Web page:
Local students and music enthusiasts supplied the sweet sounds Tuesday afternoon when they banded together as the Trail and District After School Band. From the left; Darian Meunier

Local students and music enthusiasts supplied the sweet sounds Tuesday afternoon when they banded together as the Trail and District After School Band. From the left; Darian Meunier

Community support helps band flourish

Trail and District After School Band acts as a major supporter of the school music program by providing additional training and structure.



Not all that long ago it was beginning to look like traditional music education, in the form of concert band curriculum, was going to be a thing of the past in the Greater Trail area.

School District 20 and the majority of local schools had cancelled in-school music programs with only Rossland Secondary holding on to it’s band class.

However, with the scheduled closure of the Rossland secondary program and students moving to J.L. Crowe, it looked like even that last bit of music education was in jeopardy.

Then fate intervened when one of the Trail city council members approached the Trail Alliance Church to inquire about the possibility of any kind of a program that might give youths in the area something to do.

“I’m so thrilled, the community got behind us,” said Terry Moon, a former band teacher at Crowe and now the music program administrator for the Trail and District After School Band. “It was needed and wanted and the grants and donations we’ve received shows the community doesn’t want music to die in this area.”

The church is supplying the facility, storage for the instruments, administering the program, and the congregation provides any needed additional support.

When Moon began the program in January, 2013 it faced an uncertain future but soon the people of Trail and area began offering instruments that had been sitting unused in their homes.

“There has probably been almost $50,000 worth of instruments donated and we’ve been applying for grants,” Moon said. “We’ve now brought in about $40,000 in grants and everybody who wants to play can.”

The After School Band began with seven beginner students and nine intermediates and has now grown to a total of 25 split between the two levels, with participants coming from Trail, Warfield, Fruitvale, Rossland, Genelle, and even as far away as Castlegar.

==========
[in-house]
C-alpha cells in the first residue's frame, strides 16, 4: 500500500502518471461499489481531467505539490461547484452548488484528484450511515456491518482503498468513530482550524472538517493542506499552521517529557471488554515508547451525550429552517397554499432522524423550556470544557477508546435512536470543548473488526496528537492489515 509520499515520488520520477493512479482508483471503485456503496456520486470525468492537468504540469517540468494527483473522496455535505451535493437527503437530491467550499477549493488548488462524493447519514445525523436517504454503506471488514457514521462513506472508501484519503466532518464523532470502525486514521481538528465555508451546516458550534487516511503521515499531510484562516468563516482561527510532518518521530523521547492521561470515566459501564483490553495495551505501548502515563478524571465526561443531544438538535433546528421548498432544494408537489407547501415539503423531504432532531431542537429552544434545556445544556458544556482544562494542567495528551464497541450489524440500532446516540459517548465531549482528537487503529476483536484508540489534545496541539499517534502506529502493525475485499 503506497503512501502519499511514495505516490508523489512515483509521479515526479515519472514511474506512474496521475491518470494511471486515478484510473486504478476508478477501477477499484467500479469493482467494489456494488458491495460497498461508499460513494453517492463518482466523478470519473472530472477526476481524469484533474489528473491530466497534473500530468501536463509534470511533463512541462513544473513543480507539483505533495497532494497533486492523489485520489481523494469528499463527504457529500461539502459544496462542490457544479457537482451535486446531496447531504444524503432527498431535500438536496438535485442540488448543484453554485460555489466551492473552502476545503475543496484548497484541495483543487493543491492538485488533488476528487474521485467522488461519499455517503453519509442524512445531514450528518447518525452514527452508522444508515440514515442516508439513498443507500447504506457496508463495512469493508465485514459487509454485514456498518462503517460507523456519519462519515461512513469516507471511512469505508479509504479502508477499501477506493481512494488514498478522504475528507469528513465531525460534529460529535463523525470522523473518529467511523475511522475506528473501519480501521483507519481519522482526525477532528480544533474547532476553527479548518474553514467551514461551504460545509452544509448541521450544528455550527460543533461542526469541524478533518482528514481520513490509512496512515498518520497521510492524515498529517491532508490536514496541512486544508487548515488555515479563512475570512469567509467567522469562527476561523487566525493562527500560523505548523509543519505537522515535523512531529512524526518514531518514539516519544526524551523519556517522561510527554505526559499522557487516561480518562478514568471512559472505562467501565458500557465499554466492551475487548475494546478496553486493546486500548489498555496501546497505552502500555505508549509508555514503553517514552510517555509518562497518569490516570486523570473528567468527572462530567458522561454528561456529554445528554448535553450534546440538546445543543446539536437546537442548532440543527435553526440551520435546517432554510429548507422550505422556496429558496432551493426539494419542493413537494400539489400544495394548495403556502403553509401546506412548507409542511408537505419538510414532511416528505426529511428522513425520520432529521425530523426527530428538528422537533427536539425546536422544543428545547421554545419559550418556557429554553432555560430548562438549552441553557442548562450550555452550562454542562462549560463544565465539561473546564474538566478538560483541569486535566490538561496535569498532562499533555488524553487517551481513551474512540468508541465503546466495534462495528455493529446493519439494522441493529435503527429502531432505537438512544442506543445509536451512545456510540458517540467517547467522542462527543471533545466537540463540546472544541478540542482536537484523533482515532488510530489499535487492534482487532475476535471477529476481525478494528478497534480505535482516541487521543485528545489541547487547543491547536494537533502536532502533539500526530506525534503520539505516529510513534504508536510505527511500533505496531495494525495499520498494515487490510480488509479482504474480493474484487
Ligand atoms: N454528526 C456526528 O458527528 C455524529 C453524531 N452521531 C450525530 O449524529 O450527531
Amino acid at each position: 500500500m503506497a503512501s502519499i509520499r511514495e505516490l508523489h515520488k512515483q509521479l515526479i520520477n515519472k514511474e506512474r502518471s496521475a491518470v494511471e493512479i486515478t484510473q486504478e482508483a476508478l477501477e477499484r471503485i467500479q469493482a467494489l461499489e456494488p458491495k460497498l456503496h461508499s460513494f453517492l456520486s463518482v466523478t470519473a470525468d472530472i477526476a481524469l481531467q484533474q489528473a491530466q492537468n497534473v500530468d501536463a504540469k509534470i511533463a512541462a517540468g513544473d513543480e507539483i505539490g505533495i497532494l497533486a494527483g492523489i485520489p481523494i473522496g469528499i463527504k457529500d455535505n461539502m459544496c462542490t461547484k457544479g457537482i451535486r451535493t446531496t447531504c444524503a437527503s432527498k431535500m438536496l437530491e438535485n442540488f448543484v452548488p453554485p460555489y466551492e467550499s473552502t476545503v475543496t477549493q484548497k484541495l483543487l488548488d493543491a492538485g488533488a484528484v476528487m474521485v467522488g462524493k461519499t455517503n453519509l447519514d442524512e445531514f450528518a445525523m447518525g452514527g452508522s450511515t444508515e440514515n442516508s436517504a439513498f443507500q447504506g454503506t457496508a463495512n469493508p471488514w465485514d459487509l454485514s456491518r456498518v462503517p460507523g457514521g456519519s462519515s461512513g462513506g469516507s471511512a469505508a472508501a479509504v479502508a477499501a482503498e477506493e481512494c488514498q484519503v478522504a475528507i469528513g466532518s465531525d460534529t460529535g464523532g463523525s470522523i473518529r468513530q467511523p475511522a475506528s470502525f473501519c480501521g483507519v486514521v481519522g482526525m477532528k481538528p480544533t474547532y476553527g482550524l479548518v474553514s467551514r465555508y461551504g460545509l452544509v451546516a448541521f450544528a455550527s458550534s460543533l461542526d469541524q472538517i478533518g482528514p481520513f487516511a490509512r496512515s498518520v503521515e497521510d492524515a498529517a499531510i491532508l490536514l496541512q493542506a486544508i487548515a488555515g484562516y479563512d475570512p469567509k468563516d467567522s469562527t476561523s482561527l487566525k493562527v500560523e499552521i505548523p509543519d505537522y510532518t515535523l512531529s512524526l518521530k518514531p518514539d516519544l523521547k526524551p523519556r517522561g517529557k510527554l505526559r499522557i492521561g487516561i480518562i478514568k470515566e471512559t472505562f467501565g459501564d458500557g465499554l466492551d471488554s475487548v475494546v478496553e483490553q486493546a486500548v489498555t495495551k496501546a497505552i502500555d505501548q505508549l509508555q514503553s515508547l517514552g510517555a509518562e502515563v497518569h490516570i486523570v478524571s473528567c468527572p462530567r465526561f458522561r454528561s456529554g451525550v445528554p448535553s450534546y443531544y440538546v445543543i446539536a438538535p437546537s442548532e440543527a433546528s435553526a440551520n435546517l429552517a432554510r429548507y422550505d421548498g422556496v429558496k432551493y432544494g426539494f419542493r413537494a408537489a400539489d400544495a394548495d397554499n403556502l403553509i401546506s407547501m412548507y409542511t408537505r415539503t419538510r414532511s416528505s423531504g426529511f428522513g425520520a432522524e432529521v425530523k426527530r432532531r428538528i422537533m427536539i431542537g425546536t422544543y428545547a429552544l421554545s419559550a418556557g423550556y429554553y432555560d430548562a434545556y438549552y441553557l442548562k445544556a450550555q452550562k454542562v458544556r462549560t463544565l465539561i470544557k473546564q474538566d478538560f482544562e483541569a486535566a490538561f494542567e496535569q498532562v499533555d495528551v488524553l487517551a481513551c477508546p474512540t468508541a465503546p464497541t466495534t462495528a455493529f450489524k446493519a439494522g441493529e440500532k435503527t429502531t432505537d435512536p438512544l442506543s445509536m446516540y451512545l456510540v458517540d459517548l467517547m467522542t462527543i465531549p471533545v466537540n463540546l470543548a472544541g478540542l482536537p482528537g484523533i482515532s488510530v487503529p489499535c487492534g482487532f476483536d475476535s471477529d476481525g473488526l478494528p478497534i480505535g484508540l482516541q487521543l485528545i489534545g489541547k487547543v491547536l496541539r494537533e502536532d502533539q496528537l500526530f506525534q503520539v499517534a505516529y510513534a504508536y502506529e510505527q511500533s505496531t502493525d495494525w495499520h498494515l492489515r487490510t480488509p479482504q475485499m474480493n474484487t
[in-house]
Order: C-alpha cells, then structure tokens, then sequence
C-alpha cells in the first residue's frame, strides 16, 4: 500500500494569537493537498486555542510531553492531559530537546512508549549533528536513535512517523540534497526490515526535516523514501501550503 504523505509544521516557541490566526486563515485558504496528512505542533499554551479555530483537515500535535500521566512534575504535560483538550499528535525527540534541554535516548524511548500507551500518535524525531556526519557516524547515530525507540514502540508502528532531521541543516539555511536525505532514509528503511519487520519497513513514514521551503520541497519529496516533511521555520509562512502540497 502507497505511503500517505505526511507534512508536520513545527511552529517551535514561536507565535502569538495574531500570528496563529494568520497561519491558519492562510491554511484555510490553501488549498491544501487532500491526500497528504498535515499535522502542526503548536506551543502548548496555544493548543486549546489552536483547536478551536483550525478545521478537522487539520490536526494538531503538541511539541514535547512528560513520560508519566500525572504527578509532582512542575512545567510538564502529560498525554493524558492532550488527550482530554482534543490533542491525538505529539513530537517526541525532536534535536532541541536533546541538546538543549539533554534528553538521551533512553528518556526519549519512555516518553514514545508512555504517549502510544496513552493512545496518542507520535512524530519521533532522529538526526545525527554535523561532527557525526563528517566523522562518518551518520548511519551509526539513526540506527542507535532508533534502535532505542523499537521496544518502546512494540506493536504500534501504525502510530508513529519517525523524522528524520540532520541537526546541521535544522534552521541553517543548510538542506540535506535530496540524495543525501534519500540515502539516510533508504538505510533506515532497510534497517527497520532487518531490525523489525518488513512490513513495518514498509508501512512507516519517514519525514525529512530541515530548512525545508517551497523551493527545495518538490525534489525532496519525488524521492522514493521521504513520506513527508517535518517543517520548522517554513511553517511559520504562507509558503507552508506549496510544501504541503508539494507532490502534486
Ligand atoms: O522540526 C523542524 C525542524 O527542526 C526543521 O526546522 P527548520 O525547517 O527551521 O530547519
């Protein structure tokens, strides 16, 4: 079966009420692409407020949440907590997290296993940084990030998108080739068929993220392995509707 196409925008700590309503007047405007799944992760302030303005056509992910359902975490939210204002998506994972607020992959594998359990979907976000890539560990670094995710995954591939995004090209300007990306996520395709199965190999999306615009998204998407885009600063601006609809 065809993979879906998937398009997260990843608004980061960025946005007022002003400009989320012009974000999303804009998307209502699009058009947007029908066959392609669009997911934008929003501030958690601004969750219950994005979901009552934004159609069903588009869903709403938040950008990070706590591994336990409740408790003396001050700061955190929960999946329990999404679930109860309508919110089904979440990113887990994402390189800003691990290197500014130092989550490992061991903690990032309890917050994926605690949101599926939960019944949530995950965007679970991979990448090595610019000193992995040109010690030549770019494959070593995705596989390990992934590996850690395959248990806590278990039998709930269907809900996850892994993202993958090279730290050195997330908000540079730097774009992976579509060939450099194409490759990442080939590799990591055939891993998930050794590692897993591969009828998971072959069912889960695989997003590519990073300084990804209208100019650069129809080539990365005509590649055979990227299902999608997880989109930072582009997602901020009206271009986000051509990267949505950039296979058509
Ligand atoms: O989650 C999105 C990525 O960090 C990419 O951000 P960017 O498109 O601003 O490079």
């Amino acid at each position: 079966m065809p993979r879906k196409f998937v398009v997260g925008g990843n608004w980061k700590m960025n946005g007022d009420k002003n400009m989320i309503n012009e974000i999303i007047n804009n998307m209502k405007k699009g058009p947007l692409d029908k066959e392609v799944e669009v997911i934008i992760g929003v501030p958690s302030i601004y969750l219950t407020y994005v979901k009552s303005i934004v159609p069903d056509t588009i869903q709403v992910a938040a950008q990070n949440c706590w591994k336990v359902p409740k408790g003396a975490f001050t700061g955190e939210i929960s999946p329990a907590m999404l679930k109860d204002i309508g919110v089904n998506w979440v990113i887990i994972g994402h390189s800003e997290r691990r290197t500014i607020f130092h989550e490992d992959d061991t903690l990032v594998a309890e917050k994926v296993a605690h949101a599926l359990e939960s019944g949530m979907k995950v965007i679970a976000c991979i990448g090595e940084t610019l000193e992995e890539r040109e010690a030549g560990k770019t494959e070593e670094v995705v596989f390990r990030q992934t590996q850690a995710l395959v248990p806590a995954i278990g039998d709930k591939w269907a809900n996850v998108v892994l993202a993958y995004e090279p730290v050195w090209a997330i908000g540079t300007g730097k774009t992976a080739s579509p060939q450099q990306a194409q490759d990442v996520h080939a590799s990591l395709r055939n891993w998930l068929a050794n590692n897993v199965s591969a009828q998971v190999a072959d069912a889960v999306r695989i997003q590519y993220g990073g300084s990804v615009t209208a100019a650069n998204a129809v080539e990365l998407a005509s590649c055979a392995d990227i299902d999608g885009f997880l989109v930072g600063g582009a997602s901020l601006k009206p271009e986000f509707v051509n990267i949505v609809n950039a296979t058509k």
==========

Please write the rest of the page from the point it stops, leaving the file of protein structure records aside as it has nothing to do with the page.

Rather than drawing potential music students away from the newly revitalized music program at J.L. Crowe, the After School Band is now acting as a major supporter of the school-based curriculum by providing additional structured music training and time to practice with their instruments.

“About 90 per cent of our students are in the Crowe band program,” Moon said. “We’re supporting them to learn their music for the school program as well as additional music with us.

“They’re getting music lessons from both sides.”

Another way that the community-based program is hoping to contribute to the musical life of the Greater Trail area is by becoming a feeder program for the venerable Trail Maple Leaf Band.

“A number of the players in the Maple Leaf Band are getting on in years and they don’t march anymore, they weren’t getting many young people joining up,” Moon said.

“Now they have recognized the After School Band as the Jr. Maple Leaf Band and four of our students are playing with them.”

The band held its first public performance for the Alliance Church’s Christmas concert last December, has been booked for the 2014 Warfield Days celebration, and is planning a spring concert in May.

Moon says the band is thriving and is extremely grateful to the community and many financial donors such as Kootenay Savings, Telus, Columbia Power, the Le Roi Foundation, Teck, the Columbia Basin Trust, and the local municipalities and RDKB but are looking to grow and are still applying for additional grants.

“We want to get the message out there that there is room for more kids,” he said. “We can handle about 25 more and can provide one instrument per student minimum. But we’re looking for another $25,000 to cover consumables and repairs.”